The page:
There’s nothing more awkward than making eye contact with your hookup’s roommate as you zip up your pants prior to leaving in the morning.
Georgetown, like most universities, has a very present hookup culture. It has been my experience that the LGBTQ community has a particular preference for casual sexual encounters over something more serious — specifically among gay men.
Let’s not forget about the national “free love” movement that started in the ’60s and exploded in the ’80s in gay male culture. At the time, gay men saw casual and frequent sex as the only way to express gay culture and to struggle against overarching, anti-gay political and societal structures. This attitude among gay men toward sex is still very much present in the LGBTQ community today — a culture of which I am proud to consider myself a part.
I’d be lying if I said that I haven’t actively participated in casual sex since coming to Georgetown. I’d certainly be lying if I said that I haven’t enjoyed these experiences as well as their accompanying sense of freedom.
However, I think that there’s a certain sense of denial among gay men our age that a serious, or even semi-serious, relationship with another guy could actually be a good thing — or that it’s even an option.
Since the start of my freshman year a few months ago, I’ve slept with 15 different guys, and not once was the idea posited by either party that it might lead to something more serious. I don’t say that waiting to receive a high-five for the number of notches on my bedpost — I’m gay, not in SAE.
I say that to emphasize that not one of my 15 partners — myself included — has even had the slightest confusion about our intentions.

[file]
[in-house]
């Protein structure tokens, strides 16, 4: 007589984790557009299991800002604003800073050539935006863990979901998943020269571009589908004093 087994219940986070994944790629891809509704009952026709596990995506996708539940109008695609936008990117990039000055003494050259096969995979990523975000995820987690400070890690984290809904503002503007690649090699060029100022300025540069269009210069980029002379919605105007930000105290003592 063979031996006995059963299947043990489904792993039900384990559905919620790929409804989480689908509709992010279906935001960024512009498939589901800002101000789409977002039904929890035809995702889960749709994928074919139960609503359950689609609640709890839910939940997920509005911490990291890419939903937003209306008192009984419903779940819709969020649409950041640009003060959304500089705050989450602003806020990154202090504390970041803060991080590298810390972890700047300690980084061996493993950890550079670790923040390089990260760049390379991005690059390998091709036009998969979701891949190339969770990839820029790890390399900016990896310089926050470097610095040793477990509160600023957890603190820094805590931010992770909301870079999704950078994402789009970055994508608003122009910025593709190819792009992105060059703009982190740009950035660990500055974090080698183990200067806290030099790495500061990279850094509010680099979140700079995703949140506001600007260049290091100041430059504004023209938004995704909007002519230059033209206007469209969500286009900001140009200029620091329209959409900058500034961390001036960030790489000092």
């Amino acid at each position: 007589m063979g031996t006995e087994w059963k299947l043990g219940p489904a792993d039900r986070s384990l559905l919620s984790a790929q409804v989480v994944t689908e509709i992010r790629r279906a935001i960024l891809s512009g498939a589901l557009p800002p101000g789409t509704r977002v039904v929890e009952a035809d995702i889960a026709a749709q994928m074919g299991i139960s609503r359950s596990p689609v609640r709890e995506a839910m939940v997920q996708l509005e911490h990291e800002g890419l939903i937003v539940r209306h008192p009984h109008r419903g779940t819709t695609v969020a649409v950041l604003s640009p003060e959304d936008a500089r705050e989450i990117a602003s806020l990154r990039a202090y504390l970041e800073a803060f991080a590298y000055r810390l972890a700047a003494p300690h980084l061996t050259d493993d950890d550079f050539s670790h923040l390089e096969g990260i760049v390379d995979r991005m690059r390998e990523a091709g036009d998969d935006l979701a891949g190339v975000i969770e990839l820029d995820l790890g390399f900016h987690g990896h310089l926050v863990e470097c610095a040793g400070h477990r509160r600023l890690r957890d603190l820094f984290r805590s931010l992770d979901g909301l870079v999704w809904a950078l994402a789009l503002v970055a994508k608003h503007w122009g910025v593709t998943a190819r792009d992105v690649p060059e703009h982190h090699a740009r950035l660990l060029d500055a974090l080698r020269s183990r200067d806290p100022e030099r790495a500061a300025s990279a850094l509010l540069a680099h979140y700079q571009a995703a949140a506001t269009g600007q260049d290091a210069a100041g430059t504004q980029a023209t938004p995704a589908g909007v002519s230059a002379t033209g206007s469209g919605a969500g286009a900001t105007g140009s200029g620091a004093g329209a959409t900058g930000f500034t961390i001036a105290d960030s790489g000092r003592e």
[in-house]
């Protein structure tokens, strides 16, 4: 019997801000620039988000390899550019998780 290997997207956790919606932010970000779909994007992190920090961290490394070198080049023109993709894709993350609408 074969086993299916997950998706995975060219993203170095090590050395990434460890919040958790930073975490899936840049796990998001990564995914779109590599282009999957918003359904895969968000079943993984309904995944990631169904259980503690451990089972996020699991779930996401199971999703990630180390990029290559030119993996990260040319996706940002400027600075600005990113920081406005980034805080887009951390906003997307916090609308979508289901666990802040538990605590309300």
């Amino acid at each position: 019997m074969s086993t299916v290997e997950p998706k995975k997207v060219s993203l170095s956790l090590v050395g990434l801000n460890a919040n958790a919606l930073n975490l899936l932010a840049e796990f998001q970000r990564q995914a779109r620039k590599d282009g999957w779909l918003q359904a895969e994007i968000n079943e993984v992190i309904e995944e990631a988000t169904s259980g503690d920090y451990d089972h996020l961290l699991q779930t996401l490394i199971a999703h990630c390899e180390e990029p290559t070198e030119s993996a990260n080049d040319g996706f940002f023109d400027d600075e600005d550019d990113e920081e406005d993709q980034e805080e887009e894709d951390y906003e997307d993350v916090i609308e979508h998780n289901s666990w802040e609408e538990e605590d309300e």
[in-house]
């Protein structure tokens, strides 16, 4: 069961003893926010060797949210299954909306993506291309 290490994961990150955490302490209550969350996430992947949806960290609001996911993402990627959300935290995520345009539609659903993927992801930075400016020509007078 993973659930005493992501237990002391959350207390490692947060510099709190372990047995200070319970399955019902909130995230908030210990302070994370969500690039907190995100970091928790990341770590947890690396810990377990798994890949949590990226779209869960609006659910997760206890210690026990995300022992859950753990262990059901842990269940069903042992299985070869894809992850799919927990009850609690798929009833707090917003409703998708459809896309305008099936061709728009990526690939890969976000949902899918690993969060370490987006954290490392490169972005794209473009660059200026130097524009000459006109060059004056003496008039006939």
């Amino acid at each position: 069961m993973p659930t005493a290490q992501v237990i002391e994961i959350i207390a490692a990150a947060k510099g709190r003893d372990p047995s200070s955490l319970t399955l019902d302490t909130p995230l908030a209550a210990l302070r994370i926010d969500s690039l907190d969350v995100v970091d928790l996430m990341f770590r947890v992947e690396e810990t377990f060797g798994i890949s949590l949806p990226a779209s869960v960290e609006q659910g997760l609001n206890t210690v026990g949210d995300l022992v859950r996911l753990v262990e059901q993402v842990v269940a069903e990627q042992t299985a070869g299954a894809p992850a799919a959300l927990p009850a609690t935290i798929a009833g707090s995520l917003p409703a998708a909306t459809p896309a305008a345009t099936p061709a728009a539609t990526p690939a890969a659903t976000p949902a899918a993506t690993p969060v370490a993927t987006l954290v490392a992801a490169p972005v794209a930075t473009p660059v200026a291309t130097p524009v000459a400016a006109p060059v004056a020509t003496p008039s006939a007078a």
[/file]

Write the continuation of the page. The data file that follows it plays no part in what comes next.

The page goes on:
Believe me, I don’t walk up to a guy at a party and say, “Hey, we’re going to have sex tonight, then I’m going to put my pants on and walk out the door before you wake up tomorrow. We won’t have to ever talk again. The most you’ll get out of me is an awkward nod when I see you in Leo’s.”
But, we both know that is what’s going to happen. Because why would we ever talk again?
It has become the norm for us to have casual sex because that’s what we’re used to. We still see free sex as one of the only ways to demonstrate gay culture. I can wave a rainbow flag all I want in defense of my culture, but I’m still going to be repeatedly asked for advice on scarves and what a “power bottom” is — and be expected to sleep around.
But, this culture has prevented me from knowing what to do when I’m talking to a guy that I actually like. I’ve gotten good at sleeping with a guy and not thinking about him the next day. I’ve gotten really good at putting on my pants and walking out of the door without waking him up the next morning, but now that I actually have the possibility of something serious with someone, I have no idea what to do.
How often do I text him? What do I say when I do? What happens if he doesn’t reply — do I risk the infamous double text? I continuously fumble with every word and completely destroy my chances with my mutterings and incoherent ramblings — think Raj from “The Big Bang Theory” trying to flirt.
I’m not blaming the idea of free sex for my overwhelming awkwardness. But, there’s something to be said for my lack of experience with serious relationships and the predominant preference gay men have for casual sex. Let’s not forget the most popular Grindr tag out there, “NSA (no-strings-attached) hookups.”
I’ve never “taken it slow” before, and I don’t know how that works. How slow is slow? I’m confused as to how to go about things in the beginning of something serious after only hooking up for so long. With any other guy, his number wouldn’t even be saved in my phone, and I would have seen him naked by now.
This time, I think that I have real feelings, and — more importantly — I think that I’m ready to pursue them.
But, I don’t know how. However, I have realized that going out on a date with him can express gay culture just as much as, if not more so than, casual sex with any number of guys.
We’ll see how the morning eye contact with his roommate goes.